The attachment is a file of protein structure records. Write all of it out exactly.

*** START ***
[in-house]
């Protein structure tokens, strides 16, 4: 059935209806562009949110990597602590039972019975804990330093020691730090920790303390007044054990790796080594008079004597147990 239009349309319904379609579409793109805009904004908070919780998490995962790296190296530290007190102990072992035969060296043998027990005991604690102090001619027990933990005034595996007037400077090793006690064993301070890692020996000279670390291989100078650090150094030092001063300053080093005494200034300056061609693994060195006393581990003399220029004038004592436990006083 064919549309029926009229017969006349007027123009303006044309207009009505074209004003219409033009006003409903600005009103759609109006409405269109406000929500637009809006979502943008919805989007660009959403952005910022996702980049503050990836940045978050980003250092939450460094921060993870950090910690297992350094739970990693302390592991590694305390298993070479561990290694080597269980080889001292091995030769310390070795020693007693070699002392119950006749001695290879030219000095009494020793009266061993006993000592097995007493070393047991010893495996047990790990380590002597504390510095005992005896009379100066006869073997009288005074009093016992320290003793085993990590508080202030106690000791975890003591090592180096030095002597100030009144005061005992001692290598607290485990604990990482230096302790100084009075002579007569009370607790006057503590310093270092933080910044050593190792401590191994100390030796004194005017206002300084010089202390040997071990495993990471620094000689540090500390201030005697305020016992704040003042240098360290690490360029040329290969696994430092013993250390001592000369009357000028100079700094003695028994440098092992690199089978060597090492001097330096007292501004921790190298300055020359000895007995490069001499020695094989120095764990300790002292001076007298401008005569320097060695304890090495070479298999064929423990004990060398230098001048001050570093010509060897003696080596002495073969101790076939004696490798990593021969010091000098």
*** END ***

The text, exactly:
[in-house]
């Protein structure tokens, strides 16, 4: 059935209806562009949110990597602590039972019975804990330093020691730090920790303390007044054990790796080594008079004597147990 239009349309319904379609579409793109805009904004908070919780998490995962790296190296530290007190102990072992035969060296043998027990005991604690102090001619027990933990005034595996007037400077090793006690064993301070890692020996000279670390291989100078650090150094030092001063300053080093005494200034300056061609693994060195006393581990003399220029004038004592436990006083 064919549309029926009229017969006349007027123009303006044309207009009505074209004003219409033009006003409903600005009103759609109006409405269109406000929500637009809006979502943008919805989007660009959403952005910022996702980049503050990836940045978050980003250092939450460094921060993870950090910690297992350094739970990693302390592991590694305390298993070479561990290694080597269980080889001292091995030769310390070795020693007693070699002392119950006749001695290879030219000095009494020793009266061993006993000592097995007493070393047991010893495996047990790990380590002597504390510095005992005896009379100066006869073997009288005074009093016992320290003793085993990590508080202030106690000791975890003591090592180096030095002597100030009144005061005992001692290598607290485990604990990482230096302790100084009075002579007569009370607790006057503590310093270092933080910044050593190792401590191994100390030796004194005017206002300084010089202390040997071990495993990471620094000689540090500390201030005697305020016992704040003042240098360290690490360029040329290969696994430092013993250390001592000369009357000028100079700094003695028994440098092992690199089978060597090492001097330096007292501004921790190298300055020359000895007995490069001499020695094989120095764990300790002292001076007298401008005569320097060695304890090495070479298999064929423990004990060398230098001048001050570093010509060897003696080596002495073969101790076939004696490798990593021969010091000098």